3. We all know how important it is that we prioritise the needs of children and young people but do so as safely as possible for them, school staff and the wider community. Yesterday’s announcement posed significant challenges for school staff. Yesterday, the First Minister said of senior pupils who will be physically present in schools to complete coursework:
“Initially ... it is intended that there will be no more than around 5 to 8 per cent of a secondary school roll physically present at any one time”.—[
, 2 February 2021; c 15.]
We now know that that is in addition to the vulnerable young people and those from families of key workers who are already attending school. That will make adequate social distancing difficult or impossible. Occupational priority groups for the vaccine programme will be considered only in the next phase. The Greens have long said that we want school staff to be included in the programme, but that is still some time away.
The First Minister is no doubt aware that many teachers continue to be extremely concerned at the prospect of a return to in-person teaching. Will she at least give them an assurance that vulnerable teachers will not be expected to return to class before they are vaccinated?
Yes. I would expect local authorities, which are the employers of teachers, to make sure that they put the safety of vulnerable teachers at the top of their agenda. We will not compromise the safety of teachers, other school staff or young people in schools. All the steps that we are taking to get children back to school—I make no apology for doing that, as I think that it is important to get children back to school as quickly as possible—and all the decisions that we have taken so far and will continue to take are informed by the advice of our expert advisers after looking at the data on the state of the epidemic and the scientific information. We make careful and cautious decisions.
What I announced yesterday for senior-phase pupils in secondary schools is important because, without that access for some of those pupils to in-school, face-to-face practical learning, there will be a question mark over the certification of their national qualifications. That would not be fair to the young people concerned, so we must avoid it.
Taking what we set out yesterday regarding a maximum of 5 to 8 per cent and combining that with the young people who already have access to school premises, we are talking about in the region of 11 to 12 per cent of the school roll in mainly large secondary schools being present. That is a reasonably cautious way to approach getting older pupils back to school.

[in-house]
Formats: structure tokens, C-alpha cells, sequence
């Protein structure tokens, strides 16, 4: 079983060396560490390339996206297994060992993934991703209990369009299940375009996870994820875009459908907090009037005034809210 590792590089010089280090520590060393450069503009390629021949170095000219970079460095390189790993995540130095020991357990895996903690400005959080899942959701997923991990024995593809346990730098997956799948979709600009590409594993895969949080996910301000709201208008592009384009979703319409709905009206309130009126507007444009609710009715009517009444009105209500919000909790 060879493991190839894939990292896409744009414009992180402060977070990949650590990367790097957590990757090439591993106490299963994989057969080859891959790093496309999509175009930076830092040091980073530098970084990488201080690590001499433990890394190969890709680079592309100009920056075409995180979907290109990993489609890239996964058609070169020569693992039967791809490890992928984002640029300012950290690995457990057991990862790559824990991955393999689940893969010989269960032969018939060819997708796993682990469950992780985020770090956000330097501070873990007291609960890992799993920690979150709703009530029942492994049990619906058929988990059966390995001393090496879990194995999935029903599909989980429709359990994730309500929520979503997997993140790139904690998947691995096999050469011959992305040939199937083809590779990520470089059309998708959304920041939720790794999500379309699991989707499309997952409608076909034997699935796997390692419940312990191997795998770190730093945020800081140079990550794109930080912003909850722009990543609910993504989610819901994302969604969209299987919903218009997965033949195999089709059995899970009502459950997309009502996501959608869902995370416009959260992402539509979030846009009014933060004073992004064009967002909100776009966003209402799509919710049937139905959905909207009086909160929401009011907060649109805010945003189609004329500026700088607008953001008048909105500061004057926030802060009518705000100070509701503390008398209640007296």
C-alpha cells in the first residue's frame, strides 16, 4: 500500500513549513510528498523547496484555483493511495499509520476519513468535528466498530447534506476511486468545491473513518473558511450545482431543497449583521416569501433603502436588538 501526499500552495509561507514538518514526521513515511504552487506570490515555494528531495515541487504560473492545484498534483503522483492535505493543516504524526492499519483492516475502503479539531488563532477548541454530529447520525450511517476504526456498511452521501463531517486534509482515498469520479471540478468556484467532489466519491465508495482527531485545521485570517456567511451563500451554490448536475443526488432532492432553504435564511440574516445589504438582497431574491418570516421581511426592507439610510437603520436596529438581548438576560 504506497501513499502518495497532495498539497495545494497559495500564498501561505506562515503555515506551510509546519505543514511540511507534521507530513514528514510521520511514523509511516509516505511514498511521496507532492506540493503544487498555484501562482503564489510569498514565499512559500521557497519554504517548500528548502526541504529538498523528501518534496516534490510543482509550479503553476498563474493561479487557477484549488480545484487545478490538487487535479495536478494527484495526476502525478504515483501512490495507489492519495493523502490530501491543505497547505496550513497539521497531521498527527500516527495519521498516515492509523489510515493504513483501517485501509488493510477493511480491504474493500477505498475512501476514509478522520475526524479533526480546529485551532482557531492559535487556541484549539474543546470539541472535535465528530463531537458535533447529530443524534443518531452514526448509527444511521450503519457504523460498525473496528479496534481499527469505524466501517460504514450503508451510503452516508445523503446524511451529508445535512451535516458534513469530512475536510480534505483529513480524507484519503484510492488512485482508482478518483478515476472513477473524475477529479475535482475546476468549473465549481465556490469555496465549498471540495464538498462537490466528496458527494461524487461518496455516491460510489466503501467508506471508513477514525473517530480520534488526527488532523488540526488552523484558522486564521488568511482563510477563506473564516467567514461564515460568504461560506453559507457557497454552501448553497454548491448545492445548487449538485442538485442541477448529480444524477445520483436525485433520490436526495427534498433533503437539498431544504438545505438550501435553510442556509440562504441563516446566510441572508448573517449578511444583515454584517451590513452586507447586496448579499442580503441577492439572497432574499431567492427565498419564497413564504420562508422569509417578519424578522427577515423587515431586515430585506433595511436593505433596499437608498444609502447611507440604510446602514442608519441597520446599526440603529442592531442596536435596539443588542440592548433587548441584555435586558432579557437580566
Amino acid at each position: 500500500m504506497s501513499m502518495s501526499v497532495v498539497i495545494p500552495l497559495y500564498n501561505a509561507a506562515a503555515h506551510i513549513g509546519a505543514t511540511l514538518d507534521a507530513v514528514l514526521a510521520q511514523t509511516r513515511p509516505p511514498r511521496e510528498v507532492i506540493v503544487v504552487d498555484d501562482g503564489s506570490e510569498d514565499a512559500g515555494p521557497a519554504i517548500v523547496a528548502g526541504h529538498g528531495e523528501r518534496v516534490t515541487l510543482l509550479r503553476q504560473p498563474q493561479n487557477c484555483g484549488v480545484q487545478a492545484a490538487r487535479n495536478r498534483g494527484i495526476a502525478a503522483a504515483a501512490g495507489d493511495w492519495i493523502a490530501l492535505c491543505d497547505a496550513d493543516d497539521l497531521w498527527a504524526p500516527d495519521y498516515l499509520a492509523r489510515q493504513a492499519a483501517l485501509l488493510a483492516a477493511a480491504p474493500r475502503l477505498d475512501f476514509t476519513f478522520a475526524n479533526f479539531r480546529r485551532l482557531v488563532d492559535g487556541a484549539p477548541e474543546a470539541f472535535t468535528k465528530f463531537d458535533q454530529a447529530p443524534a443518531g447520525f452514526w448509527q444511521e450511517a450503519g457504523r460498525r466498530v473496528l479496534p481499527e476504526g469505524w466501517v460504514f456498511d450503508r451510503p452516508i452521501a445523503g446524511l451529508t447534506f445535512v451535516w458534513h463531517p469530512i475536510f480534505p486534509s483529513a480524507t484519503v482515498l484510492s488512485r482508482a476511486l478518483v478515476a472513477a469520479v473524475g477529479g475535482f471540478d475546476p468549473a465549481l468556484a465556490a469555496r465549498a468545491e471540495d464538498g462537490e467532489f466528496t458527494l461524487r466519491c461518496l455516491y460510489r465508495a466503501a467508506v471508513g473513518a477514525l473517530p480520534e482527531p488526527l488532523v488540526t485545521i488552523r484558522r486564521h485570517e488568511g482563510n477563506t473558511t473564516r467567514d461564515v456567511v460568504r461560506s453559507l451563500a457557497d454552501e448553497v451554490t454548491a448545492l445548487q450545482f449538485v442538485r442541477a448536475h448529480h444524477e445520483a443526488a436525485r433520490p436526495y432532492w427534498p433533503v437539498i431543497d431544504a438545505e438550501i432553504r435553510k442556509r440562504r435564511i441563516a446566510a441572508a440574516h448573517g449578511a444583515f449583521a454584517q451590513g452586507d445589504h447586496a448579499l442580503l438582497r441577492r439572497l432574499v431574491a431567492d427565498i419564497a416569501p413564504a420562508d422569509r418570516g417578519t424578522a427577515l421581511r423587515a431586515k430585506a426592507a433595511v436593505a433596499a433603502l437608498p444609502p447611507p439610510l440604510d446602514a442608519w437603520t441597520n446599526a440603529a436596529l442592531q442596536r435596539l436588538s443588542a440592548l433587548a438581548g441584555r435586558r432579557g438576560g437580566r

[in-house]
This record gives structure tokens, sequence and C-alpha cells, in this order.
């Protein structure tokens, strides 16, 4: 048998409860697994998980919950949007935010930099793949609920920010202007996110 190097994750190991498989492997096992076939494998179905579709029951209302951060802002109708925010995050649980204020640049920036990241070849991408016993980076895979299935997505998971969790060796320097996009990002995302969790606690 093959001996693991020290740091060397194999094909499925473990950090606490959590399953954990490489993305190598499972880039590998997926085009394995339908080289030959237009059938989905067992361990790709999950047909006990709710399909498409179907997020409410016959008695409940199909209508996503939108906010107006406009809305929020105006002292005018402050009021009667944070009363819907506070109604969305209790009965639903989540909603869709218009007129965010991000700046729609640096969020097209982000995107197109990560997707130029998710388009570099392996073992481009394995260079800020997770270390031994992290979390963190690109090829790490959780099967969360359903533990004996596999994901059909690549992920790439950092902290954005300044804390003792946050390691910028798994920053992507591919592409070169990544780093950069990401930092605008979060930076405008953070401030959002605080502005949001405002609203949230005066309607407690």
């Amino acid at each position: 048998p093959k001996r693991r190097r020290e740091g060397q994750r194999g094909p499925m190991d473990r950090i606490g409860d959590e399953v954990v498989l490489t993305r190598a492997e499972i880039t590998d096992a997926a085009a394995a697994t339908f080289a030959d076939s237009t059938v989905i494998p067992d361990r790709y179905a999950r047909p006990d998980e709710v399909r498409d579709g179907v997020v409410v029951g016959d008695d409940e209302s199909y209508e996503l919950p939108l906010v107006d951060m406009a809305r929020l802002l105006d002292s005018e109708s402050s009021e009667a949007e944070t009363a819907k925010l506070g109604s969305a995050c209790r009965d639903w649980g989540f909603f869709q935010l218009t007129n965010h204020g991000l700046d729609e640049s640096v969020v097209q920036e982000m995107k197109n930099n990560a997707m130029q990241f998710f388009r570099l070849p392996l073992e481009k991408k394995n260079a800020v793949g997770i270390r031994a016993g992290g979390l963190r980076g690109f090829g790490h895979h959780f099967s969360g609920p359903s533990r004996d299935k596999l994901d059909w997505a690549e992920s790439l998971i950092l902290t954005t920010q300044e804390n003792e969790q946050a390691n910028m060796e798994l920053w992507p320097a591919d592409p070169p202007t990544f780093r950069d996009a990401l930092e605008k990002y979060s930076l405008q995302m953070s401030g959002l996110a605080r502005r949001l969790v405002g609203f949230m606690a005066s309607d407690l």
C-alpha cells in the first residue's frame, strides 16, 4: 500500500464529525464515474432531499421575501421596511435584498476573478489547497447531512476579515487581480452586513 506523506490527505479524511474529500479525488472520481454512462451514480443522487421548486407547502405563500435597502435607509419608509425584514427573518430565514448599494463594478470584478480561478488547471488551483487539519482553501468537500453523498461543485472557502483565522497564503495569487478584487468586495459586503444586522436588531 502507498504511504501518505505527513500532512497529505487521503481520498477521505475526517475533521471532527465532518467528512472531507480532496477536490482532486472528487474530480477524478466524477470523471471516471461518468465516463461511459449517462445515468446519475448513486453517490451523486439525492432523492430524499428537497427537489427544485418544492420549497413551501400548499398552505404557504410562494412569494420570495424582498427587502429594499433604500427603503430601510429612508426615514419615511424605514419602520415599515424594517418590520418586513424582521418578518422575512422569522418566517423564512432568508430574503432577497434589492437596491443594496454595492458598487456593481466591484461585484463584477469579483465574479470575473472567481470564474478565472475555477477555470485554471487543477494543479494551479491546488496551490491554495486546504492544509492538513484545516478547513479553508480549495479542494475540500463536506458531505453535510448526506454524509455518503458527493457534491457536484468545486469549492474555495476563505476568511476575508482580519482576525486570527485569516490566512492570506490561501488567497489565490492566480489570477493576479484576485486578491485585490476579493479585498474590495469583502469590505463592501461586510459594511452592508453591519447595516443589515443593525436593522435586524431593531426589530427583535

We continue to listen to teachers and I understand their concerns. That is why we set out the plans for twice-weekly testing for school staff as well as senior-phase pupils, as I spoke about yesterday, and why we will continue to look at all possible ways to ensure that schooling is as safe as possible. However, we know the increasing impact that being out of school is having on our young people, which is why getting them back as quickly as possible is such a priority.
I think that we all recognise the difficulty of making decisions in this area, but teaching unions continued to urge caution yesterday in reaction to the First Minister’s announcements.
Teachers will face workload challenges because of dealing with a mix of pupils in school and pupils staying at home, with unpredictable numbers needing to self-isolate—as well as teachers’ additional workload for test and trace. Teachers cannot reasonably be expected to teach some pupils in person and others online at the same time, so they need to know what arrangements will be put in place. That challenge is exacerbated by unequal access to home learning among pupils for whom digital access is a challenge and among pupils who have had issues with accessing resources.
How many children and young people still do not have access to remote learning because they do not have a laptop or other device, or because they have an insufficient broadband connection?
We work with local authorities on an on-going basis, as I said in response to a question yesterday, to ensure that they are identifying them—and we are helping them to fill those gaps. We did a data analysis at an earlier stage of the pandemic, which showed, from memory, that about 70,000 families across the country did not have that access. We have therefore made funding available to make 70,000 devices and internet connections available. We will continue with local authorities to ensure that any young person or family who does not have that is catered for.
On the overall thrust of the question, I genuinely recognise how difficult the situation is for teachers; that is why we have funded 1,400 extra teachers to help with the workload issues. That is why, not long ago, the Deputy First Minister announced an additional £45 million for local authorities, enabling them to provide resources to help further, as they see fit.
I have huge sympathy on the difficulties that teachers face, just as I do for people who are working in other roles during this pandemic, but all of us have a duty to operate and take decisions to get through the pandemic in a way that prioritises the health, wellbeing and development of our young people, which have been hugely impacted. In the midst of the pandemic, I do not think that there is a greater priority than getting young people back into face-to-face education in schools and operating normally with their peer group and their friends. That is why the Scottish Government will do everything that we can to accelerate that as fast as safety—I emphasise that point—allows.